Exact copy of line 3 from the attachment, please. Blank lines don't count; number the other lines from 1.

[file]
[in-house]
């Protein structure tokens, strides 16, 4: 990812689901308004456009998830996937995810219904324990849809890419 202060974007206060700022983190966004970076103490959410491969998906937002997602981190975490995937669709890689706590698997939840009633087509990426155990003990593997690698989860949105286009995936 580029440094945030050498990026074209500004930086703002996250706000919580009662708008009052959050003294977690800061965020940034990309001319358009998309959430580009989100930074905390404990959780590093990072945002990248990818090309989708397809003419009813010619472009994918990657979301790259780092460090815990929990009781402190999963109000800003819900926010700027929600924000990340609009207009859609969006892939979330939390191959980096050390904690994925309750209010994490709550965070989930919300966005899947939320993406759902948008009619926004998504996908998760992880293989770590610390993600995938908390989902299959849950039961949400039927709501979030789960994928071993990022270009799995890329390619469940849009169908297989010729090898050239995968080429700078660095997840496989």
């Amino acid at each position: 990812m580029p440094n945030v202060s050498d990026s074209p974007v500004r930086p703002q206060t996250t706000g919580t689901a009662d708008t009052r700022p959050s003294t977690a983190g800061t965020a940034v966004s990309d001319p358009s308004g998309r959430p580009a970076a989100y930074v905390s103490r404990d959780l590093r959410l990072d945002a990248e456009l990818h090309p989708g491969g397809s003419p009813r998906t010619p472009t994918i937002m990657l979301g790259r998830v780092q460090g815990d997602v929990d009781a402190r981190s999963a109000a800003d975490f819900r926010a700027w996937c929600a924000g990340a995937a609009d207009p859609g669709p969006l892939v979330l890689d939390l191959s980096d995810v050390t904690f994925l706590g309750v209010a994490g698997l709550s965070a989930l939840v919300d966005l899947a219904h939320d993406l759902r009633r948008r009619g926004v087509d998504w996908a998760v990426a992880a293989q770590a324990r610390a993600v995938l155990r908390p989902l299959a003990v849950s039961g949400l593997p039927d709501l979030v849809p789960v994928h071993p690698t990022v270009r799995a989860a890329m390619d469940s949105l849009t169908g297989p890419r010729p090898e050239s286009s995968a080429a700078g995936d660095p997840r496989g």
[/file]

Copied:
């Amino acid at each position: 990812m580029p440094n945030v202060s050498d990026s074209p974007v500004r930086p703002q206060t996250t706000g919580t689901a009662d708008t009052r700022p959050s003294t977690a983190g800061t965020a940034v966004s990309d001319p358009s308004g998309r959430p580009a970076a989100y930074v905390s103490r404990d959780l590093r959410l990072d945002a990248e456009l990818h090309p989708g491969g397809s003419p009813r998906t010619p472009t994918i937002m990657l979301g790259r998830v780092q460090g815990d997602v929990d009781a402190r981190s999963a109000a800003d975490f819900r926010a700027w996937c929600a924000g990340a995937a609009d207009p859609g669709p969006l892939v979330l890689d939390l191959s980096d995810v050390t904690f994925l706590g309750v209010a994490g698997l709550s965070a989930l939840v919300d966005l899947a219904h939320d993406l759902r009633r948008r009619g926004v087509d998504w996908a998760v990426a992880a293989q770590a324990r610390a993600v995938l155990r908390p989902l299959a003990v849950s039961g949400l593997p039927d709501l979030v849809p789960v994928h071993p690698t990022v270009r799995a989860a890329m390619d469940s949105l849009t169908g297989p890419r010729p090898e050239s286009s995968a080429a700078g995936d660095p997840r496989g």